• A Permanent Solution is still required to be achieved at sites filing a Temporary Solution Statement; whenever it becomes feasible to do so.
  • In all cases, site cleanups must attempt to remove contamination to levels that achieve or approach a "background" condition, to the extent technologically and economically feasible.
  • Site closure may be achieved at any point in the assessment process where the site has been sufficiently characterized, and all applicable MCP performance standards have been met. It is even permissible to file a Release Notification Form concurrent with a Permanent or Temporary Solution Statement, to simultaneously report and close-out a site.
  • In cases where cleanup was not achieved to the most protective use (i.e., a "residential" standard), a Notice of Activity and Use Limitation (AUL) must be attached to the deed of the contaminated property(ies) to document and provide notice of residual contamination, to minimize the possibility of future exposures to these contaminants.


If contamination that originated from a neighboring or nearby property migrates onto your (downgradient) property, you may be able to file for a Downgradient Property Status under the provisions of 310 CMR 40.0180. If you successfully obtain this status, you will not be required to cleanup this problem, at least for the time being, though you may be responsible to address any immediate concerns on your property (e.g., explosive vapors seeping into a building) if the party responsible for the contamination refuses to do so.


Sites that are not actively overseen by MassDEP are subject to audit by the agency. In general, MassDEP may conduct a random audit of a Permanent or Temporary Solution Statement within 2 years of filing, or, where evidence exists indicating a potential problem with a site or filing, a targeted audit of a Permanent or Temporary Solution Statement within 5 years of filing. Unless and until a site/submittal is audited by the agency, the opinions/findings of the Licensed Site Professional are considered to be valid and complete.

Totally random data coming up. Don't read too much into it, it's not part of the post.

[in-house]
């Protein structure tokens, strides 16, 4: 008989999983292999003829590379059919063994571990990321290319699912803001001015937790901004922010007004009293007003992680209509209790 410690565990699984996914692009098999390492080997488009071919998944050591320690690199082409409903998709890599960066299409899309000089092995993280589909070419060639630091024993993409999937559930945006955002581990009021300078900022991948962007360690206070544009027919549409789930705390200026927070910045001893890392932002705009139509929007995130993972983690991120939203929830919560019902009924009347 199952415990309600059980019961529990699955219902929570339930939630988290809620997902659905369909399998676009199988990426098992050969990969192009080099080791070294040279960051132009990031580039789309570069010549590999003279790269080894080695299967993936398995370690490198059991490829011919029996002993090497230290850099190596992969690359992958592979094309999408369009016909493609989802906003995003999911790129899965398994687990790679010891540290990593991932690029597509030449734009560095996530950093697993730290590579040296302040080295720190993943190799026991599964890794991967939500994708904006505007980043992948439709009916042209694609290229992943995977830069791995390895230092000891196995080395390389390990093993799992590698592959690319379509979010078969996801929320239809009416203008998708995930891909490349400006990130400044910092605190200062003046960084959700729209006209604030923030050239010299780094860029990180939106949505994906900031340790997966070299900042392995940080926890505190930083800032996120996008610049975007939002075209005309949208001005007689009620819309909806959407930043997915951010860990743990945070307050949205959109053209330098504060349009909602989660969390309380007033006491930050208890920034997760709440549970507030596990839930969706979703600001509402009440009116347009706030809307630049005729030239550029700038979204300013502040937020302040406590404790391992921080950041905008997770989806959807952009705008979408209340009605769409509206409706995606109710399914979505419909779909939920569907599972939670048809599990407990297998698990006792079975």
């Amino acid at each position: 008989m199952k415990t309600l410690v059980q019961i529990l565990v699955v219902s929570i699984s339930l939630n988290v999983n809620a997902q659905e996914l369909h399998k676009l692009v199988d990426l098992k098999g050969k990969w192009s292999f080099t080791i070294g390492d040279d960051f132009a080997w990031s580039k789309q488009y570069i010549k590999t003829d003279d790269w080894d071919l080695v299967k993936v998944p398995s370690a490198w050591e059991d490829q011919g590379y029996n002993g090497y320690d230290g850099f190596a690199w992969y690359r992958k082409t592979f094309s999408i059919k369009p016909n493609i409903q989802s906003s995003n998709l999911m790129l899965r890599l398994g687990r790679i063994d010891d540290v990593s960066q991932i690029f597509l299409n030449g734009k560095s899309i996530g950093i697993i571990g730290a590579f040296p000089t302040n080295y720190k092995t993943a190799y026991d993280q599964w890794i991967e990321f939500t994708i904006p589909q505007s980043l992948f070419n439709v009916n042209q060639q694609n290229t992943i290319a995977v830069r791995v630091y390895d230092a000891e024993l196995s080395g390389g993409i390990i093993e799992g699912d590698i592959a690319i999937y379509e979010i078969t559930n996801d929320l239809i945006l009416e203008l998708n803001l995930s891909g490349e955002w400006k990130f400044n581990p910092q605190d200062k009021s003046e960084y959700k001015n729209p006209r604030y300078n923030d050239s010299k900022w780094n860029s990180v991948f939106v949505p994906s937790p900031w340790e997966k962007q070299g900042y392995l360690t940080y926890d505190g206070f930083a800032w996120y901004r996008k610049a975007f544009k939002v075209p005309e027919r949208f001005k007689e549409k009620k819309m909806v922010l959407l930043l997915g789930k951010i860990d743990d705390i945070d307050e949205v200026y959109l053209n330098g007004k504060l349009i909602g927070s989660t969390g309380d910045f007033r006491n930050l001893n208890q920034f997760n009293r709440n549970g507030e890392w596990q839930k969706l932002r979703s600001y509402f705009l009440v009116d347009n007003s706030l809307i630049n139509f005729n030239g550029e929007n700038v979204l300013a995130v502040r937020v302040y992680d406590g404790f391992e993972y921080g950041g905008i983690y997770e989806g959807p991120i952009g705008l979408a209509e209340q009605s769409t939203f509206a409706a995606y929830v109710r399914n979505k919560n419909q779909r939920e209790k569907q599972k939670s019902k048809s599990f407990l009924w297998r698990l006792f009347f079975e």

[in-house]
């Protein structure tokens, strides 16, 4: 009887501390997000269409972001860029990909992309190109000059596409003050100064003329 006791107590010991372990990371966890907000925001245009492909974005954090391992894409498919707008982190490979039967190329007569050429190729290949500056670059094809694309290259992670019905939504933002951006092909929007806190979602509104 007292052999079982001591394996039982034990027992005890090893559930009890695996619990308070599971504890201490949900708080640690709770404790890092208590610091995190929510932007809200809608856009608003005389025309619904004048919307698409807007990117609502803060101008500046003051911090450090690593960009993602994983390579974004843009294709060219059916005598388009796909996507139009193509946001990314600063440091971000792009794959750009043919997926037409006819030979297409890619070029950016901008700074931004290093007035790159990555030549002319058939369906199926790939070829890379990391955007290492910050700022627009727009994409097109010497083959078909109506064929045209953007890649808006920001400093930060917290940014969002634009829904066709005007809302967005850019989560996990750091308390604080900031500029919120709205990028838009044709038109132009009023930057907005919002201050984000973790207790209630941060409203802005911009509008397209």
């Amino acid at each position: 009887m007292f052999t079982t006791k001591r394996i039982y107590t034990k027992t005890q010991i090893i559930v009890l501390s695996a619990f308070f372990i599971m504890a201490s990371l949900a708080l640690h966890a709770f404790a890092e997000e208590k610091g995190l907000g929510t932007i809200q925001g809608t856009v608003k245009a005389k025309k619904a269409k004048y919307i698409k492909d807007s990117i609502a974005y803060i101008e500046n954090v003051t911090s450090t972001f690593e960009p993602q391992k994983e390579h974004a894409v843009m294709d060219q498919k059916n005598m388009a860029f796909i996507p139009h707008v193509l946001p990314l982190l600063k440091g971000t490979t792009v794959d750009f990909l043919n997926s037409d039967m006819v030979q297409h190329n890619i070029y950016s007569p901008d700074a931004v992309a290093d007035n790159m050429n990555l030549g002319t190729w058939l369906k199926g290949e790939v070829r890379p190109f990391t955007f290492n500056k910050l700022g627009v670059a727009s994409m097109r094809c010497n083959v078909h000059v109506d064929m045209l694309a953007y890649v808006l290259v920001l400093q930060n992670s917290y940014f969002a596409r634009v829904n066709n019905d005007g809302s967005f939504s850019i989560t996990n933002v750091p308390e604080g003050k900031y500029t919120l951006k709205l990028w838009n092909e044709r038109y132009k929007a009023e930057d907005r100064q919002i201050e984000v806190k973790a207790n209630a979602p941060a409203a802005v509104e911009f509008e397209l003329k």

At any point in the process, if the party responsible for the assessment and cleanup of a contaminated site is either unable or unwilling to take needed actions, MassDEP can draw money from the state "superfund" to hire contractors to start and/or finish the job. MassDEP also has state contractors on standby 24 hours a day to respond to emergency and spill conditions, if necessary. If state money is spent in this manner, the law allows the agency to recover up to 3 times its expenses from responsible parties - which provides a strong incentive for those parties that are financially capable to undertake the work themselves!